Jon Jones’ Team Expects More Prepared Daniel Cormier to Have ‘No Excuses’ at UFC 182

Jon Jones plans on staying in Albuquerque while he recovers from injury. | Will Fox/Sherdog.com

ALBUQUERQUE, N.M. -- While it is difficult to find much in the way of silver linings when it comes to the knee injury that forced the postponement of Jon Jones’ scheduled light heavyweight title defense against Daniel Cormier at UFC 178, Team Jackson-Wink has found at least one.

Cormier originally took the Sept. 27 bout against Jones after Alexander Gustafsson was forced to withdraw due to a knee injury. To take the fight, the two-time Olympian put off plans to undergo surgery to repair a torn LCL and partially damaged ACL. Now, with Jones’ suffering a knee ailment of his own, their matchup has been moved to UFC 182 on Jan. 3.

That means Cormier has more time to prepare. It also means he should have no excuses when the two light heavyweights square off in the Octagon early next year.

“One positive I think there is, is [Cormier] was having a shorter camp,” Jackson-Wink assistant striking coach Brandon Gibson told Sherdog.com. “I’m sure he was going to be worried about getting in shape, and we didn’t want any excuses from him. This gives DC plenty of time to get better at every aspect he wants to get better at and heal whatever needs to heal.

“Because when we face him, we want to face the best DC there is. No excuses.”

Greg Jackson echoed a similar sentiment, although as the renowned trainer often does, he took a more diplomatic route to get there.

“If Jon is lucky enough to earn a victory over Cormier, he should be the best Cormier that you can possibly fight. That’s why you’re fighting. If you’re just fighting to win, you can fight bums all day long,” Jackson said. “If you’re trying to fight the best when they’re the best, that means a little more. The more training for Daniel, the better, and vice versa for Jon. [When] Daniel fights Jon it should be at Jon’s best. That’s the whole point of the thing.”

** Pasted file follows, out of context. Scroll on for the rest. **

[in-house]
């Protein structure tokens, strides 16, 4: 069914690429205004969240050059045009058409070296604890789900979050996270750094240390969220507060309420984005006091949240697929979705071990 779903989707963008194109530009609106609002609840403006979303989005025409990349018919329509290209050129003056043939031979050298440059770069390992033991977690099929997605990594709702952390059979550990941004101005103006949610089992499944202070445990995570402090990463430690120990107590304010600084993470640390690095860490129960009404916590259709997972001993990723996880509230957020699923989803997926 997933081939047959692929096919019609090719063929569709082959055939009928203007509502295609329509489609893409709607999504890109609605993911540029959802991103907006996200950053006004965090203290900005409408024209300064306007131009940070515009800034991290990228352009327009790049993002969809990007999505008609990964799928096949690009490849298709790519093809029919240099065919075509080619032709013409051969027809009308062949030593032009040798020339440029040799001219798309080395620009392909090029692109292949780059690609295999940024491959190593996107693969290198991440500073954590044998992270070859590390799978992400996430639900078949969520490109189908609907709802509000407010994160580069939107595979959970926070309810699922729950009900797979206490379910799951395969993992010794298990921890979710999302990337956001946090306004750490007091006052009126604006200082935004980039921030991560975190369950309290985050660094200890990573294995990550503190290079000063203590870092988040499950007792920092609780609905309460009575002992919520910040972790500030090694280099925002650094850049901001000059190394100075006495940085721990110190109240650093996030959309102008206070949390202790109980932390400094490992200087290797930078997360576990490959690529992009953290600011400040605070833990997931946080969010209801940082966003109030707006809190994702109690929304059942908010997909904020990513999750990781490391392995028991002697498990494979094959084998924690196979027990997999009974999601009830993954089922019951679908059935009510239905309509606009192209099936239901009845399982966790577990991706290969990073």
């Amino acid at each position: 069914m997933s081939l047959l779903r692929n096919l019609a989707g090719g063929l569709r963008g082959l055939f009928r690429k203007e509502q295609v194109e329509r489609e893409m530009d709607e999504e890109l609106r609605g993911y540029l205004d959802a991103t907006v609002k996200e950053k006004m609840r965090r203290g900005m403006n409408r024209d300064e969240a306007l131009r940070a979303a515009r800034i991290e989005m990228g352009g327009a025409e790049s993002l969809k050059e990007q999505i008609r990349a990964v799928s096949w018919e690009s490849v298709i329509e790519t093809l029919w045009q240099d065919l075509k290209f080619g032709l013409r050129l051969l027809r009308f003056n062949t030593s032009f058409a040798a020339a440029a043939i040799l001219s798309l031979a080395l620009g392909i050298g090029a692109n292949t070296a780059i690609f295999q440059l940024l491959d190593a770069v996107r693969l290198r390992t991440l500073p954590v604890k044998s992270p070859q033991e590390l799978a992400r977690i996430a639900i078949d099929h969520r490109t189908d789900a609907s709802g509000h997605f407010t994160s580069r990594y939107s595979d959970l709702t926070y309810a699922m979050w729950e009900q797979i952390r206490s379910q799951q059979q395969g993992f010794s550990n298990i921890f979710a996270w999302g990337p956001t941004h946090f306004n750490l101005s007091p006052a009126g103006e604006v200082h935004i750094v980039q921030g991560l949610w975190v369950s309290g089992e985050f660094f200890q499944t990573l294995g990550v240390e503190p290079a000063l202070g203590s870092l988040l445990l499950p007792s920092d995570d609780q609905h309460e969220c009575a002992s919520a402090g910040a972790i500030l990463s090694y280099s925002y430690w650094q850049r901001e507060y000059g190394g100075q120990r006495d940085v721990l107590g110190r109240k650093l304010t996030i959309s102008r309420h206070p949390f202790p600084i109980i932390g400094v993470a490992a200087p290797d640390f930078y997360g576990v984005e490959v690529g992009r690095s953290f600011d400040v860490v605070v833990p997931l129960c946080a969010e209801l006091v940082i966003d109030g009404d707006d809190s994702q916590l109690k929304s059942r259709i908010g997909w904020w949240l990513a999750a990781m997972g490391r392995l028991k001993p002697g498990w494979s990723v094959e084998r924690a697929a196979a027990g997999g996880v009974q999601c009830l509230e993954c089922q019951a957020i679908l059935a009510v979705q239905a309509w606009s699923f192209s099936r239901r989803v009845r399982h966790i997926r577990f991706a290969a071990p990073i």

Thanks to a media day brawl at the MGM Grand Garden Arena in Las Vegas and some choice words during a leaked off-air exchange following an ESPN interview, anticipation for the 205-pound championship tilt had reached a fever pitch over the course of the past week.

That only made for a bigger letdown when it was announced on Fox Sports 1 on Tuesday that the bout had been moved three months down the road. Gibson, who met Jones at the hospital on Monday after the injury occurred, said that the champ was no exception.

“[He was] disappointed for sure. He was very happy with how camp was going, the game plan we put together and the progression we had already made,” Gibson said. “There’s no anger: it’s just a disappointing, frustrating feeling -- but [he’s] still very optimistic about his recovery.”

As previously reported by MMAFighting.com, Jones is believed to have suffered a torn left meniscus as well as a sprained ankle. Avoiding surgery would be ideal, but it is not currently known if Jones will eventually have to go under the knife.

According to Jackson, the injury occurred while Jones was defending a takedown from UFC heavyweight talent Alistair Overeem during wrestling practice.

“It’s part of the game, it wasn’t like ... somebody went for a flying kick and dislocated [something]. Somebody went for a takedown, [Jones] stepped the wrong way, twisted the wrong way and down he went. He was fighting it, and he just twisted it. And then it just popped,” Jackson said.

"Alistair’s maybe 240, Jon’s 220. It’s not like he was working with a giant moose. It was just one of those things."

Although nearly five months remain until his rescheduled date with Cormier, Jones is likely to remain in New Mexico until that fight takes place instead of heading home to New York.

“We’re just going to continue to get better. There’s still a lot he can do even with his knee rehabbing, so the team is going to focus on some other things,” Gibson said. “Whether it’s just mental or visualization or doing rehab exercises. He’s gonna keep getting better.”

Of course, there will be limitations to what Jones can do -- at least early on.

“You can’t do any kickboxing, but we can work stuff off his back, stuff I wanted to work anyway,” Jackson said. “It just gives us more time.”

As for the conspiracy theorists who think there are ulterior motives behind Jones’ withdrawal? Well, Jackson has heard it all before, and at this point, the naysayers almost always fall on deaf ears.

“The important thing is I know [what happened]. I know he’s not ducking him. I was there when the injury happened,” Jackson said. “That’s all I need. There’s always theories. That’s sports; that’s entertainment.”

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